- Requests - all workflow actions, e.g. Group membership requests, API Access requests, etc, take the form of request Board items. These are a special type of item that will appear on the Board of both the requesting resource (e.g an App) and the requested resource (e.g. a Group or an API). The request is visible only to the resource administrators involved in both ends of the request, and is used to track the status of the request over time.
Community Manager is a search driven system. Every aspect of every resource (name, description, documents, reviews, etc) and Board item (discussions, tickets, alerts) is continually indexed to create an incredibly easy to find anything you need. This helps in some really important ways:
- Finding APIs - the simple search mechanism makes it incredibly easy to find the API you’re looking for. Just by entering “cooking” into the search window you’ll find any API or App with the word cooking in a tag, or any other text field (including in it’s documents).
- You can narrow down your results by using the type filters once you have your initial results.
- To make things even easier you can sort by popularity, most recent, and other sort algorithms.
- The results present useful summary information including resource type, name, description and rating, and for APIs it will even tell you how many Apps are using this API.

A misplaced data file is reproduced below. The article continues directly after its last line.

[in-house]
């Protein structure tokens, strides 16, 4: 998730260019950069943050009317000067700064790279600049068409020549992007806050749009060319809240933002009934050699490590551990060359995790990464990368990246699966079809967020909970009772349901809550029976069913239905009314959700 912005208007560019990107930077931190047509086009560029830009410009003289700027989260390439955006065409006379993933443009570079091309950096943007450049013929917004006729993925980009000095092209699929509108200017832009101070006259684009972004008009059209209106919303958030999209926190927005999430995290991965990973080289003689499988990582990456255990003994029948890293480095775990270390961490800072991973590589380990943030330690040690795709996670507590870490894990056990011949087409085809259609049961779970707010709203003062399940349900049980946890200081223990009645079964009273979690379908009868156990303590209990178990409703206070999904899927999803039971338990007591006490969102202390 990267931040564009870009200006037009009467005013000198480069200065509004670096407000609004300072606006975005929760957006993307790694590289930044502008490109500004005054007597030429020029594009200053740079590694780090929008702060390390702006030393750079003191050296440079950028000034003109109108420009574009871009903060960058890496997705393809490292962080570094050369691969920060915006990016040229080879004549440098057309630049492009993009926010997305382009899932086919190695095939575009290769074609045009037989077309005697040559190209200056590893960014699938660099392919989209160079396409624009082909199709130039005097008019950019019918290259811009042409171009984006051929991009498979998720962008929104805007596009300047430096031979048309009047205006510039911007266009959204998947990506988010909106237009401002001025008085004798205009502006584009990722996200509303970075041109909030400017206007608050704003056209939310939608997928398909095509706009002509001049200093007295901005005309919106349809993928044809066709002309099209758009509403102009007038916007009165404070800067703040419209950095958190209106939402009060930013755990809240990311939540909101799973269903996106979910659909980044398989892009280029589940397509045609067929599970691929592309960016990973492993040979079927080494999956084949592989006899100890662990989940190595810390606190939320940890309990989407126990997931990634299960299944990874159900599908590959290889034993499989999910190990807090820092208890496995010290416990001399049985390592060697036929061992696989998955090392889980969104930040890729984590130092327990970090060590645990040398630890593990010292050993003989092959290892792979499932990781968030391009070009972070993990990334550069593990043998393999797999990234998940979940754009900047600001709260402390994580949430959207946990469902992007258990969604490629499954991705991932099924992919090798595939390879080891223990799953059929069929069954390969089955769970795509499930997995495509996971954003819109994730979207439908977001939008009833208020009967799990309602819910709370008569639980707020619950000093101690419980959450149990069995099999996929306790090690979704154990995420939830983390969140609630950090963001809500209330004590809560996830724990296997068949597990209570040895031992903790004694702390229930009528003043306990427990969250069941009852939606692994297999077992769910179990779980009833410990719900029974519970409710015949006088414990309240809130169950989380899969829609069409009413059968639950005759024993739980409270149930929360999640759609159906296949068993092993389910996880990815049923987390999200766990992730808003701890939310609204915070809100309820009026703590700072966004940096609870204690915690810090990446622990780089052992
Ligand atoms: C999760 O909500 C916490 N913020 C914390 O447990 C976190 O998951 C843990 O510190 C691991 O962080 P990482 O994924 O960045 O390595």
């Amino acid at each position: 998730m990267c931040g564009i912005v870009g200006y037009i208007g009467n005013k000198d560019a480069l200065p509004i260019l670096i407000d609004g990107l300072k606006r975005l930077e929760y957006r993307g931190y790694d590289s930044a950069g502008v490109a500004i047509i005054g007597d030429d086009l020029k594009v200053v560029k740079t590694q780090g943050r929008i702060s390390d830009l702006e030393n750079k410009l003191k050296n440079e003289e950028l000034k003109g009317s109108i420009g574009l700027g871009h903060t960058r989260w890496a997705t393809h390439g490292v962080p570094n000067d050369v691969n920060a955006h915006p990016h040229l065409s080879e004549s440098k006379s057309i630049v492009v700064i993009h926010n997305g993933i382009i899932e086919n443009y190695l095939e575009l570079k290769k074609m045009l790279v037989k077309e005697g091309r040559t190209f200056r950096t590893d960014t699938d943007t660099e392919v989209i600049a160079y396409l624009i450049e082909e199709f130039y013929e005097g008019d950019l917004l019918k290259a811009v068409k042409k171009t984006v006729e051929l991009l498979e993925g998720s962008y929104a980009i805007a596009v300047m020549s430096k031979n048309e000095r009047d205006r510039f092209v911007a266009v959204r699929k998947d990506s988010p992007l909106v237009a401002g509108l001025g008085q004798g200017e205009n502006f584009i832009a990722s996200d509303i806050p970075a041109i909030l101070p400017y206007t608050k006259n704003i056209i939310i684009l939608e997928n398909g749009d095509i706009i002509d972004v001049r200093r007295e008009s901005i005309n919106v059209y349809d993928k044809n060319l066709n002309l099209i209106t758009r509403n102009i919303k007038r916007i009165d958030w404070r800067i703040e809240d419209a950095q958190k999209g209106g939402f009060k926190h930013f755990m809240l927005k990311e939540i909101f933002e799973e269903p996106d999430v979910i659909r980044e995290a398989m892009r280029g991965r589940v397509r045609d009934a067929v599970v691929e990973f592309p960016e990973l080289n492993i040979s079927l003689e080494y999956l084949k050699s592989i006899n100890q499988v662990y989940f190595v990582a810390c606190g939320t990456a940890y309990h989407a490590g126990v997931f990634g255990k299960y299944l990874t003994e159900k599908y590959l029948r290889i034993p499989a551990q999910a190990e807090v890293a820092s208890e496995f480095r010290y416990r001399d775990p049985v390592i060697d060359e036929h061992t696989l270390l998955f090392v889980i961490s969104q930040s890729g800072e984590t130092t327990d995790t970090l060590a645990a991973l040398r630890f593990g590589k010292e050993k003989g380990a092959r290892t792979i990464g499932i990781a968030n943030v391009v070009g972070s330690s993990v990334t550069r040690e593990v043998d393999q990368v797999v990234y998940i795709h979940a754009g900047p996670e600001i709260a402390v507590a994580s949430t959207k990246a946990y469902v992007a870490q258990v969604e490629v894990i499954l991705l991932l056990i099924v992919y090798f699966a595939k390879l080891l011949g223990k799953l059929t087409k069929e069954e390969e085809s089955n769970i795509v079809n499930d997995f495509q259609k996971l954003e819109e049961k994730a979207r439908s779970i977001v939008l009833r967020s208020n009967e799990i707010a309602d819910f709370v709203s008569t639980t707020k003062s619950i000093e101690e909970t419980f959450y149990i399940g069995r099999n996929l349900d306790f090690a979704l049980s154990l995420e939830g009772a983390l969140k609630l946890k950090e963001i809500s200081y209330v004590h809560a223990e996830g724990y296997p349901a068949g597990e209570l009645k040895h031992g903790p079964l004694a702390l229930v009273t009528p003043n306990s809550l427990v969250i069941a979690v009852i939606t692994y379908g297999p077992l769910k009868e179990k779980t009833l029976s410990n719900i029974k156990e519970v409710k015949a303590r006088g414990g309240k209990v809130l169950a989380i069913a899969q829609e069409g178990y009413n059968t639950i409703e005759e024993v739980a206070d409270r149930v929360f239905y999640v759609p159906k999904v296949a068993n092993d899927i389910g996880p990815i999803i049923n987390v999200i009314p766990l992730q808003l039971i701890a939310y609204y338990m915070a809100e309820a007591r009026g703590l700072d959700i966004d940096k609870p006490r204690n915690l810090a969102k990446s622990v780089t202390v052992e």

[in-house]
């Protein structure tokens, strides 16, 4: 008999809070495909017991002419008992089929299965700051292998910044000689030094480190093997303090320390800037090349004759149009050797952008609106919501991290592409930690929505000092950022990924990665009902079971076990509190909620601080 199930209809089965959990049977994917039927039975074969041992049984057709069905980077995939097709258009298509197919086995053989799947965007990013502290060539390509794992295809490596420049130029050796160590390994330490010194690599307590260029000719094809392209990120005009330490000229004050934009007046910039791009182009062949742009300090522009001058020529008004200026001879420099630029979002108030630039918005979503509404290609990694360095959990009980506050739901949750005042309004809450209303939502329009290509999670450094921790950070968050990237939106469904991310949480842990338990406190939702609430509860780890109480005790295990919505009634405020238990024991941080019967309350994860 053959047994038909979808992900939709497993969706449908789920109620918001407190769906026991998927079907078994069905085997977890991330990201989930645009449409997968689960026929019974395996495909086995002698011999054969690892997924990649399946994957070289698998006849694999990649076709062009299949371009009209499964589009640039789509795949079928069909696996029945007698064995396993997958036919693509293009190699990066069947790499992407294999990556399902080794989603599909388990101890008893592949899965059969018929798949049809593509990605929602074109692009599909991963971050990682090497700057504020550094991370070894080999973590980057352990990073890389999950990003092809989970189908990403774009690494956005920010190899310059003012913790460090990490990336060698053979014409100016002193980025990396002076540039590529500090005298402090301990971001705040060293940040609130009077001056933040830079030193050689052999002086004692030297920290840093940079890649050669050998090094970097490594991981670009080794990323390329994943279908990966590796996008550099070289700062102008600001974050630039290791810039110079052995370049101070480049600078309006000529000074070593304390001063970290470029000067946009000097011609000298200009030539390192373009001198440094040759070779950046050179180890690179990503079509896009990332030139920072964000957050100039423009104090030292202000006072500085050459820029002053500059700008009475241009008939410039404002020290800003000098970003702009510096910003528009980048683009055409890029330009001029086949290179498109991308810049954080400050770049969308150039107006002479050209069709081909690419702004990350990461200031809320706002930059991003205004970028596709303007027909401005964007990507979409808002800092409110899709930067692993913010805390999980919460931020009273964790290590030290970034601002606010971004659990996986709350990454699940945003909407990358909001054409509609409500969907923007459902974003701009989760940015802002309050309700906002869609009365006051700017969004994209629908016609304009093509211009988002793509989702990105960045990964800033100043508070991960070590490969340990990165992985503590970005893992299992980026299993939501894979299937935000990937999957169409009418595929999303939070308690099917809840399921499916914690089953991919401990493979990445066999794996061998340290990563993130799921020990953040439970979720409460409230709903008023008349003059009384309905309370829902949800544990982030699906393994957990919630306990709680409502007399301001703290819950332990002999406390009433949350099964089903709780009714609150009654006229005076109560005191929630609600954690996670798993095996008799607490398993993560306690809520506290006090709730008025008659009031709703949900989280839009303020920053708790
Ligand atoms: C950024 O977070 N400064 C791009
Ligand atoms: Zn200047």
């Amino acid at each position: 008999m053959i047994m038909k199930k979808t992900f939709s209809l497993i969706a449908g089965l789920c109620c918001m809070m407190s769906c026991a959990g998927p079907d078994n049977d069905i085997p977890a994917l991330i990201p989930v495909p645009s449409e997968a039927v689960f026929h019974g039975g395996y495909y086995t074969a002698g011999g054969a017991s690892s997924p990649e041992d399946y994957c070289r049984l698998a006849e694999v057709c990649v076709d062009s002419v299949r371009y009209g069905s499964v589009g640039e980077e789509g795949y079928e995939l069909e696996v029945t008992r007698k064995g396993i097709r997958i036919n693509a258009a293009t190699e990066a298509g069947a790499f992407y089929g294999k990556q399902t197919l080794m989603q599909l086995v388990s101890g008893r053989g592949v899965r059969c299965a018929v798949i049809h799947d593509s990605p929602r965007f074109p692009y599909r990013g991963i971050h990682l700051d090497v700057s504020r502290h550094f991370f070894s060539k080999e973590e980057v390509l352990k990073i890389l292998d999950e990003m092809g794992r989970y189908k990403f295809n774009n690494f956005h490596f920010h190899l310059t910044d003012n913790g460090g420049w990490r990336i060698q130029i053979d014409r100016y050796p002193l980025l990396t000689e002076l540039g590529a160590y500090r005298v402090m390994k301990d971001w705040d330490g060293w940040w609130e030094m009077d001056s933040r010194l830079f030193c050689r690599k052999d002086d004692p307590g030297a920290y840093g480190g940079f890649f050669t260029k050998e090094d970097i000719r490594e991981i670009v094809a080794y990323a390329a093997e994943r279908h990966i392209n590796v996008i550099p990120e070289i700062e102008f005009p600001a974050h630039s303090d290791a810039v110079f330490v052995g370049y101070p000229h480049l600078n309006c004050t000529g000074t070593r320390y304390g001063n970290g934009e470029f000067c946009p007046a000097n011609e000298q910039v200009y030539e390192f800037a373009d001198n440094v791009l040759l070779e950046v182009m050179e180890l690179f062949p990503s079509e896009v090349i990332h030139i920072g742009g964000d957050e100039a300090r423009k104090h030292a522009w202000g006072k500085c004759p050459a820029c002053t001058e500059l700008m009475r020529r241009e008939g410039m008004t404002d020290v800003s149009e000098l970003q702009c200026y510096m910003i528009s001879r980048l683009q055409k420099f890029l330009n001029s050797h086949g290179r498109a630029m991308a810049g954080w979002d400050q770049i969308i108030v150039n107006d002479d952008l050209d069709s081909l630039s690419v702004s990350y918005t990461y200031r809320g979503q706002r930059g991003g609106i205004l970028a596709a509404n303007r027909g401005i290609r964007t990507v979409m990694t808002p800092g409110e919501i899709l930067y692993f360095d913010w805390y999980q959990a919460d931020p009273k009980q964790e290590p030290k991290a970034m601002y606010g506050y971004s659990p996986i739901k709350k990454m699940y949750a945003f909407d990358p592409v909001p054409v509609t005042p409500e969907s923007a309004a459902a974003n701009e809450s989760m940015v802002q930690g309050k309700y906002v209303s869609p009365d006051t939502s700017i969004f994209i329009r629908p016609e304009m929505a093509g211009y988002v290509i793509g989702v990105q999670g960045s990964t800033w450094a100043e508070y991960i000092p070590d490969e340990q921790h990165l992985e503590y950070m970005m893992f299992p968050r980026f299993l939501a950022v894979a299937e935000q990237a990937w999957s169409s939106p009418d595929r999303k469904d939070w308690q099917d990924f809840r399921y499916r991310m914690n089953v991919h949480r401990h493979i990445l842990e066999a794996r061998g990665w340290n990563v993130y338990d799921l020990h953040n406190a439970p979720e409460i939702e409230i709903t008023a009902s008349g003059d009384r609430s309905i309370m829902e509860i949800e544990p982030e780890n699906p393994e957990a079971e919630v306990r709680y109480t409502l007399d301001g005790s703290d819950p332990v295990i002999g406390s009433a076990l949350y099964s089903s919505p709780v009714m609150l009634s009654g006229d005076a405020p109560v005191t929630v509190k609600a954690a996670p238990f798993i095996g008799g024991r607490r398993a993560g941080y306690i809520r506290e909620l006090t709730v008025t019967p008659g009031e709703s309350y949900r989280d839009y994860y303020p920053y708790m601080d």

- Getting Help - because all the tickets and discussions are indexed, if you’re having trouble using an API (or any other resource), you can just search using a description of the issue you’re having, and can find out quickly if anyone has run into this before, and if so, how did they resolve it.
The Enterprise API Platform search index can also be easily externalized and published to a public or enterprise search engine like Google. This means that anything in your search index can easily be found using your user’s current search vehicles. This is critical for supporting the publication of your APIs, and facilitating their support.
Community Manager provides a social platform for your APIs, and also supports integration with the most popular social platforms including Facebook, Twitter, LinkedIn and Google+. This allows you to promote your APIs and Apps across your existing social networks, and drive the viral marketing of your resources.
A really important aspect of the Enterprise API Platform is its ability to serve as a collaboration engine for Developers working together to build Apps and APIs. Contrary to market perception, most commercial (and certainly enterprise) App development is not undertaken by an individual developer working in their parent’s garage. Community Manager allows developer and development managers to create teams of peers who can collaborate on their API consumption aspects of their App. They can use private forums to share ideas and discuss issues, and can share the responsibilities of provisioning and managing their App’s API usage.